As reported in The Lancet by Christopher C. Parker, MD, and colleagues, initial findings in the phase III RADICALS-RT trial have shown no biochemical progression-free survival benefit and no difference in freedom from nonprotocol hormone therapy with adjuvant radiotherapy vs salvage radiotherapy after radical prostatectomy for prostate cancer.
Christopher C. Parker, MD
In the open-label trial, 1,396 patients from sites in Canada, Denmark, Ireland, and the United Kingdom were randomly assigned between November 2007 and December 2016 to receive adjuvant radiotherapy (n = 697) or to an observation policy with salvage radiotherapy prompted by prostate-specific antigen (PSA) progression (n = 699) after radical prostatectomy. Patients had to have at least one risk factor for biochemical progression, including pathologic T stage 3 or 4, Gleason score of 7 to 10, positive margins, or preoperative PSA ≥ 10 ng/mL. Random assignment was stratified by Gleason score, margin status, planned radiotherapy schedule (52.5 Gy in 20 fractions or 66 Gy in 33 fractions), and center. Salvage radiotherapy was prompted by PSA ≥ 0.1 ng/mL or three consecutive rises.
The primary outcome measure was freedom from distant metastases. Data on freedom from distant metastases are not yet mature. The current report provides findings on biochemical progression-free survival and freedom from nonprotocol hormone therapy.
Biochemical progression-free survival events were defined as PSA of ≥ 0.4 ng/mL following postoperative radiotherapy, PSA > 2.0 ng/mL at any time, clinical progression, initiation of nonprotocol hormone therapy, and death from any cause.
Biochemical Progression-Free Survival
Median follow-up was 4.9 years. A total of 649 patients (93%) in the adjuvant radiotherapy group underwent radiotherapy within 6 months of surgery. A total of 228 patients (33%) in the salvage radiotherapy group underwent radiotherapy within 8 years after random assignment. Among patients assigned to the salvage radiotherapy policy, 58 (8%) met the protocol definition of PSA biochemical progression during follow-up but had not started radiotherapy at time of analysis.
A total of 169 biochemical progression-free survival events were observed, including 87 in the adjuvant radiotherapy group and 82 in the salvage radiotherapy group. At 5 years, biochemical progression-free survival was 85% in the adjuvant radiotherapy group vs 88% in the salvage radiotherapy group (hazard ratio [HR] = 1.10, 95% confidence interval [CI] = 0.81–1.49, P = .56). Among 382 vs 384 patients at intermediate risk on the basis of CAPRA-S (Cancer of the Prostate Risk Assessment postsurgical) score of 3 to 5, the hazard ratio was 1.13 (95% CI = 0.70–1.81, P =.62). Among 260 vs 257 patients at high risk on the basis of CAPRA-S score ≥ 6, the hazard ratio was 1.00 (95% CI = 0.66–1.52, P = 1.0).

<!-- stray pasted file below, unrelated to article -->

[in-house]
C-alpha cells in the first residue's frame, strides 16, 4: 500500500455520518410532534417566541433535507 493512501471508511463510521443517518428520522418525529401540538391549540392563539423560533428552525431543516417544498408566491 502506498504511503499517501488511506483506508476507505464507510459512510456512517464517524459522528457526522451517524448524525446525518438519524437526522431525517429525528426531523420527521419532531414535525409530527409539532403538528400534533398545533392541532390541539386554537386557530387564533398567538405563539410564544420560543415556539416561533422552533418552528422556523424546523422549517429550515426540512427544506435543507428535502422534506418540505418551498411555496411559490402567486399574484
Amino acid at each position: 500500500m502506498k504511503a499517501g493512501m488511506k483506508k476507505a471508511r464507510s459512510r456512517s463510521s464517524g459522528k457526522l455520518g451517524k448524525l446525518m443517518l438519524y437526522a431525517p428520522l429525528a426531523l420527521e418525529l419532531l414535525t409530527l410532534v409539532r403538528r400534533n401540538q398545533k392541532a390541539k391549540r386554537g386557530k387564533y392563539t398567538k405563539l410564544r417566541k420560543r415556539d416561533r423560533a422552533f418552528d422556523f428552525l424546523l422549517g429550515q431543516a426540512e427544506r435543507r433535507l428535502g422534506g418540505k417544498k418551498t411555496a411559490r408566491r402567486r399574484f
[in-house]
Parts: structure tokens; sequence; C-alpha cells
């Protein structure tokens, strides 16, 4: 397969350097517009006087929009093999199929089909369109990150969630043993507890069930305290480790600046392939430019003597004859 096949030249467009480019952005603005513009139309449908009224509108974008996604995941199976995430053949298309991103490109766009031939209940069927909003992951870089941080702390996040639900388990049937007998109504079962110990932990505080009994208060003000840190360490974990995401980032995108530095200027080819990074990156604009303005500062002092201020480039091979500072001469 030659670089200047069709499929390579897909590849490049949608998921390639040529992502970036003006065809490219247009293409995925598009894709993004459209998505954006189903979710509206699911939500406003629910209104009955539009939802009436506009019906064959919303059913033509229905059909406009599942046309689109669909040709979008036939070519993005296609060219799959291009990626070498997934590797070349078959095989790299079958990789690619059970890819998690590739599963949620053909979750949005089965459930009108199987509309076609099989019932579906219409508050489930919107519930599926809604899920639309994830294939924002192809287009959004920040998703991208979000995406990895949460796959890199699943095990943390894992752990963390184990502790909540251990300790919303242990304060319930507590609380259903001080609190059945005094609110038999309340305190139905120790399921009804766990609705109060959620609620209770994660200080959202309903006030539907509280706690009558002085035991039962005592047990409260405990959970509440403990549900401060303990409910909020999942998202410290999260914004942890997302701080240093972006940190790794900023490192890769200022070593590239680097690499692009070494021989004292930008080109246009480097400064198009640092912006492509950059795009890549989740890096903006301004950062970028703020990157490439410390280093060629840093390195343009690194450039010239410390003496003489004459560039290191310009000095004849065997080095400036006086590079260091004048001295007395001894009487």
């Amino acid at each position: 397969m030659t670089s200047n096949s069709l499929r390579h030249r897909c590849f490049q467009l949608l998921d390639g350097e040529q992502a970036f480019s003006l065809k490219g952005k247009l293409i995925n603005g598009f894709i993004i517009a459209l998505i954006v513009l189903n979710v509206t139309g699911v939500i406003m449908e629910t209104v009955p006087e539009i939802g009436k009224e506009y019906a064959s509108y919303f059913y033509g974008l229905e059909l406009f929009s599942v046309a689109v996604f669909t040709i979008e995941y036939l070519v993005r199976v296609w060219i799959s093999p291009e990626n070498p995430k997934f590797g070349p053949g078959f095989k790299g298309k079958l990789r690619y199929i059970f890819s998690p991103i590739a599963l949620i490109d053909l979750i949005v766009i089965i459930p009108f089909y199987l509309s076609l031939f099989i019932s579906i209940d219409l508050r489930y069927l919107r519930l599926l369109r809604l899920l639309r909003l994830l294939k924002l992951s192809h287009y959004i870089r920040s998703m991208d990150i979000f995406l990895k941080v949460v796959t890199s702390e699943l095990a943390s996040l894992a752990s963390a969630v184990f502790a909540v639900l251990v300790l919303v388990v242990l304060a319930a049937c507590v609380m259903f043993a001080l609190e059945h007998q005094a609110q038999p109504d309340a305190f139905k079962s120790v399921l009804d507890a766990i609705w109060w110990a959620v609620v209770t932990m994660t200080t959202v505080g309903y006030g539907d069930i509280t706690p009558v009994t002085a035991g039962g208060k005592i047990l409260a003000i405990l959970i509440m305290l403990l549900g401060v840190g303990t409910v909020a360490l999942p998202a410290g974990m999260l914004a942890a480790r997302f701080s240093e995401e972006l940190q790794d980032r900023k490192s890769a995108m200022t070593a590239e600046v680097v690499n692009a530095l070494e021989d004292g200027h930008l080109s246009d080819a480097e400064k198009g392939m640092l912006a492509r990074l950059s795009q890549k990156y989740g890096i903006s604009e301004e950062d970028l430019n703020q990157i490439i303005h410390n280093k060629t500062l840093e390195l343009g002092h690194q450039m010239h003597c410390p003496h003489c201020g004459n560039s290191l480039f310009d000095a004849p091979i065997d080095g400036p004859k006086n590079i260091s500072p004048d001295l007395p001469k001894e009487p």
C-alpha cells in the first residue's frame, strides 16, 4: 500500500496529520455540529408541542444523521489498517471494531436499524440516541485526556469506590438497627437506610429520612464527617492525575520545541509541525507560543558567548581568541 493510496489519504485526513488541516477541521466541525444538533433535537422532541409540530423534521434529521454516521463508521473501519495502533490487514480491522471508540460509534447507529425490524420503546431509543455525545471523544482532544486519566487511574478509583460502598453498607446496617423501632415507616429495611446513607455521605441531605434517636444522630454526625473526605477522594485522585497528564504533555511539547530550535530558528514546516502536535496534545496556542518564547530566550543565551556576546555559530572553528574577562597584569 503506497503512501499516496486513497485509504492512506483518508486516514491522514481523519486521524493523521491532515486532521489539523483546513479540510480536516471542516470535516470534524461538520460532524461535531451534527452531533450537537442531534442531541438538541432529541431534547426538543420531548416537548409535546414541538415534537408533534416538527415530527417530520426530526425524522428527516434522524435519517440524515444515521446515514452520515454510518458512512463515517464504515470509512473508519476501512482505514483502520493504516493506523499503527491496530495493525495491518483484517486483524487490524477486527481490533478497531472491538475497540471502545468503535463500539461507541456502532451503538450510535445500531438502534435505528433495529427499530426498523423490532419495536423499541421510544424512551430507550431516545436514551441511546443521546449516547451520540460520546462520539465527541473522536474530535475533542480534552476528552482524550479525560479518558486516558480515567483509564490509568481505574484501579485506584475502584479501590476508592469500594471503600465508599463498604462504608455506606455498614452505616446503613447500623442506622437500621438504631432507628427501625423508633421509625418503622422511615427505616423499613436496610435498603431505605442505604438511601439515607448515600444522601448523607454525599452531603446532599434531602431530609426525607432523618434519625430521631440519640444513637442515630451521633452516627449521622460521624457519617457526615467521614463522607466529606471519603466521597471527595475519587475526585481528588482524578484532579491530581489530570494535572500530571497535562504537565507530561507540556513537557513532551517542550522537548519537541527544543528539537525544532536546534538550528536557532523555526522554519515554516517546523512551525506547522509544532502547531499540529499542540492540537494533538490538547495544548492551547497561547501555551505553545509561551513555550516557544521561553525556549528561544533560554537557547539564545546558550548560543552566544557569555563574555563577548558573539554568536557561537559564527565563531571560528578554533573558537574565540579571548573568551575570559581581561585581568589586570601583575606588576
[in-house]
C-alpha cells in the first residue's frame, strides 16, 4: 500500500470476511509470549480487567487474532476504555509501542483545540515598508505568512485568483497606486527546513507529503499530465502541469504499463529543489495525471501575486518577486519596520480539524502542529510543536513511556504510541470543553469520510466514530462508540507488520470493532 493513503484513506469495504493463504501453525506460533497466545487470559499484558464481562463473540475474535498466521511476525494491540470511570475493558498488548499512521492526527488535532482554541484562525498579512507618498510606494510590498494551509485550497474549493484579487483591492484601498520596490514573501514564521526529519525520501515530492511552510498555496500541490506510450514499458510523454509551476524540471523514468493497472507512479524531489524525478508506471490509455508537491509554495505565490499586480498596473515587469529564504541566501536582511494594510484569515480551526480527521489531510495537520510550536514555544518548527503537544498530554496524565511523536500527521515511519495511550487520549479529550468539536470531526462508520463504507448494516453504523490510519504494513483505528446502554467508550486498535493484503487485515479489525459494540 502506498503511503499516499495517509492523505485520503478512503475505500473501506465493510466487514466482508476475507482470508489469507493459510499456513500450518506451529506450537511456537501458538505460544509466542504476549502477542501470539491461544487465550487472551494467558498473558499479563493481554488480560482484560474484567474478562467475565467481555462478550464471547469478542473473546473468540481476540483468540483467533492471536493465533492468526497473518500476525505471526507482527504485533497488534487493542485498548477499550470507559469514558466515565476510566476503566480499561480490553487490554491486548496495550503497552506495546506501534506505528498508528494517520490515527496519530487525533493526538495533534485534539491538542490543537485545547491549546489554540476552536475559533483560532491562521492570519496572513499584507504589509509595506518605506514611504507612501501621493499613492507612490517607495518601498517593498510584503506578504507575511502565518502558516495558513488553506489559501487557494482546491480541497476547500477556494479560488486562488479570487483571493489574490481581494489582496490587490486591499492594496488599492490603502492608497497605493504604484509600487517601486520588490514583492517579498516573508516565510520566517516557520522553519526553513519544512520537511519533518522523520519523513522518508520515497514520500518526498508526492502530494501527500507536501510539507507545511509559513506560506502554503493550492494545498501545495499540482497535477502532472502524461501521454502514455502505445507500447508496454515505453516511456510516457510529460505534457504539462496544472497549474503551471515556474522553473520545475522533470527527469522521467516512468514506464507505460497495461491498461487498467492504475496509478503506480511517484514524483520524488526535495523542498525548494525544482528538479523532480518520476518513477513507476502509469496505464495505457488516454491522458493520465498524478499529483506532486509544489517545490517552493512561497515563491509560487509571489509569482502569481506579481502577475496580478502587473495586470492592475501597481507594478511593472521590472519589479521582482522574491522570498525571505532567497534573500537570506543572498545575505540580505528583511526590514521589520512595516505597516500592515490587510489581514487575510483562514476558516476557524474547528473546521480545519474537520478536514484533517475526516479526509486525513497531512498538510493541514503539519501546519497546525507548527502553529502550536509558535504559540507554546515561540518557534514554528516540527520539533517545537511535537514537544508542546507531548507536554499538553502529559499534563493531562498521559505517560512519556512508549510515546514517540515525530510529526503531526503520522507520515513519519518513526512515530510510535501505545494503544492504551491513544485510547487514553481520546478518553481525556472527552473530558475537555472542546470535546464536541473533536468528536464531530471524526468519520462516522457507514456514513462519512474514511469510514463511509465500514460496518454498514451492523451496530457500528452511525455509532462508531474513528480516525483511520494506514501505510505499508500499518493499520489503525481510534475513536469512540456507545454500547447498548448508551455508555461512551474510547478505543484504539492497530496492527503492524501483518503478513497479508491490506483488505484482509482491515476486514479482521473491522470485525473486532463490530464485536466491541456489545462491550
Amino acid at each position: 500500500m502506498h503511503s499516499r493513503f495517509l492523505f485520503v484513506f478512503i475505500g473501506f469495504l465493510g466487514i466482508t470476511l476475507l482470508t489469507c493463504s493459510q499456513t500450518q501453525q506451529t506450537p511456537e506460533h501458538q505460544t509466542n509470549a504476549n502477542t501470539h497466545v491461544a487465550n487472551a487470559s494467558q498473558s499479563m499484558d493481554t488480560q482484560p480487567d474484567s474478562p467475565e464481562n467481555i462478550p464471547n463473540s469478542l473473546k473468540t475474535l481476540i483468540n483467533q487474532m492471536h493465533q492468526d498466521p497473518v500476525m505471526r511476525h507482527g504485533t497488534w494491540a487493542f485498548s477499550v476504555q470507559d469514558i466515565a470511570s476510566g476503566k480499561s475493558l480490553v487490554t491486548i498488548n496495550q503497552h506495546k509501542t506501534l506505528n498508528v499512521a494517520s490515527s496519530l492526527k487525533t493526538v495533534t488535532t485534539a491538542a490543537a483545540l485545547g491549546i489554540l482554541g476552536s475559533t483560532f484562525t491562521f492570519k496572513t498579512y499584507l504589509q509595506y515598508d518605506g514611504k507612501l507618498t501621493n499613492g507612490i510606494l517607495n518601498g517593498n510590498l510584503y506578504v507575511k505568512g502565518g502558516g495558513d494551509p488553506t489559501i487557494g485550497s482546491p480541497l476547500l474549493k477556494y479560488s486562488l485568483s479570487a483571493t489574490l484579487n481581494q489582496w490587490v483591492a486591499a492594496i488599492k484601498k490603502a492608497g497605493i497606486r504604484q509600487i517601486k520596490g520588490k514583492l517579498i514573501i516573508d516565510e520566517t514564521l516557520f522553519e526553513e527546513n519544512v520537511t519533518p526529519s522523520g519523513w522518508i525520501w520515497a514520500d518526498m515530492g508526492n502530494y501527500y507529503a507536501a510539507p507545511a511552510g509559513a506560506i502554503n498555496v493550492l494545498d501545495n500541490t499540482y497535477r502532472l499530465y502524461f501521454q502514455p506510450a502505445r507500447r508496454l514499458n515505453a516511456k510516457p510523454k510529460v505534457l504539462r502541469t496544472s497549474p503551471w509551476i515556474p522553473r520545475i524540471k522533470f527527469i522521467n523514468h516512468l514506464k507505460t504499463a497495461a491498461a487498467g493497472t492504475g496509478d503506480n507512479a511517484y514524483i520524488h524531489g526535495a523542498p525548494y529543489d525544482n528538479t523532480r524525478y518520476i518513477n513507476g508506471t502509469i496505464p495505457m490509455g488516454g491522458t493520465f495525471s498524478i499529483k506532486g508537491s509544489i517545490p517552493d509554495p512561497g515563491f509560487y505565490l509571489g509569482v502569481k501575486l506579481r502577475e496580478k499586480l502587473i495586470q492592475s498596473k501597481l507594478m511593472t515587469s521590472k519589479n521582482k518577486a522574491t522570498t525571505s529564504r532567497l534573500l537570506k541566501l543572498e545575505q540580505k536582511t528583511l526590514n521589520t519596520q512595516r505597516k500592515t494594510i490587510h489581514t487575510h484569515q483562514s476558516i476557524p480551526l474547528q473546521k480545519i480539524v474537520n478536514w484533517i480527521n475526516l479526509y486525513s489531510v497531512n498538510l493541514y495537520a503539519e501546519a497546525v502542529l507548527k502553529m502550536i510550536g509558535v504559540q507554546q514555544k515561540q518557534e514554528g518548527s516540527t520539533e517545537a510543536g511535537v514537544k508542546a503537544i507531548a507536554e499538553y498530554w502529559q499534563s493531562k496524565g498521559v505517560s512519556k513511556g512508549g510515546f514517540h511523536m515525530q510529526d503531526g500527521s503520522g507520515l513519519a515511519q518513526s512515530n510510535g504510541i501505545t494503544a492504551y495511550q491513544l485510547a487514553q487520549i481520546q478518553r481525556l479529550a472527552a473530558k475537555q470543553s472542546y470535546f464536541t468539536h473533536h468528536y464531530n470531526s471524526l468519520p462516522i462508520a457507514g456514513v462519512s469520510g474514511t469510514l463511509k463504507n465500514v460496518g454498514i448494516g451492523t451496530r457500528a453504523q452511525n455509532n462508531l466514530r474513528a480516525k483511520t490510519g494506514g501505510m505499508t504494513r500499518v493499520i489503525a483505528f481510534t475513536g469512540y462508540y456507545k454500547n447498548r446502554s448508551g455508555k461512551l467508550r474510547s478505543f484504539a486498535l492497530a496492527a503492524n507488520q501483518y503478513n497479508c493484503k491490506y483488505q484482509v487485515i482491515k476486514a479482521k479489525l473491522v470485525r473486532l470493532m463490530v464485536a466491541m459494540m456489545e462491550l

Among patients with a biochemical progression-free survival event, 91 (54%) of 169 initiated nonprotocol hormone therapy, including 42 of 87 (48%) in the adjuvant radiotherapy group and 49 of 82 (60%) in the salvage radiotherapy group. Freedom from nonprotocol hormone therapy at 5 years was 93% for those in the adjuvant radiotherapy group vs 92% for those in the salvage radiotherapy group (HR = 0.88, 95% CI = 0.58–1.33, P = .53).
Regarding long-term efficacy outcome measures, data for the primary outcome measure of freedom from distant metastasis were not yet mature at the time of analysis. Patients assigned to salvage radiotherapy were observed to have a freedom from distant metastasis rate of 91% at 9 years. Data for overall survival were also immature. Death occurred in a total of 26 patients (4%) in the salvage radiotherapy group, with 8 deaths being attributed to prostate cancer.
Grade 1 or 2 diarrhea, proctitis, cystitis, hematuria, and urethral stricture were significantly more common in the adjuvant radiotherapy group vs the salvage radiotherapy group at < 2 years and at ≥ 2 years after random assignment. Grade 3 or 4 hematuria was reported in 3% vs < 1% of patients at < 2 years and in 4% vs < 1% at ≥ 2 years. Grade 3 or 4 urethral stricture within 2 years was reported in 6% vs 4% of patients (P = .020). A total of 33 vs 13 serious adverse events were reported, with 3 considered treatment-related. Self-reported urinary incontinence was worse at 1 year among patients in the adjuvant radiotherapy group (mean score = 4.8 vs 4.0, P = .0023).
The investigators concluded, “These initial results do not support routine administration of adjuvant radiotherapy after radical prostatectomy. Adjuvant radiotherapy increases the risk of urinary morbidity. An observation policy with salvage radiotherapy for PSA biochemical progression should be the current standard after radical prostatectomy.”
Matthew R. Sydes, MSc, of the MRC Clinical Trials Unit at UCL, London, is the corresponding author for The Lancet article.
Disclosure: The study was funded by Cancer Research UK, MRC Clinical Trials Unit, and Canadian Cancer Society. For full disclosures of the study authors, visit thelancet.com.The content in this post has not been reviewed by the American Society of Clinical Oncology, Inc. (ASCO®) and does not necessarily reflect the ideas and opinions of ASCO®.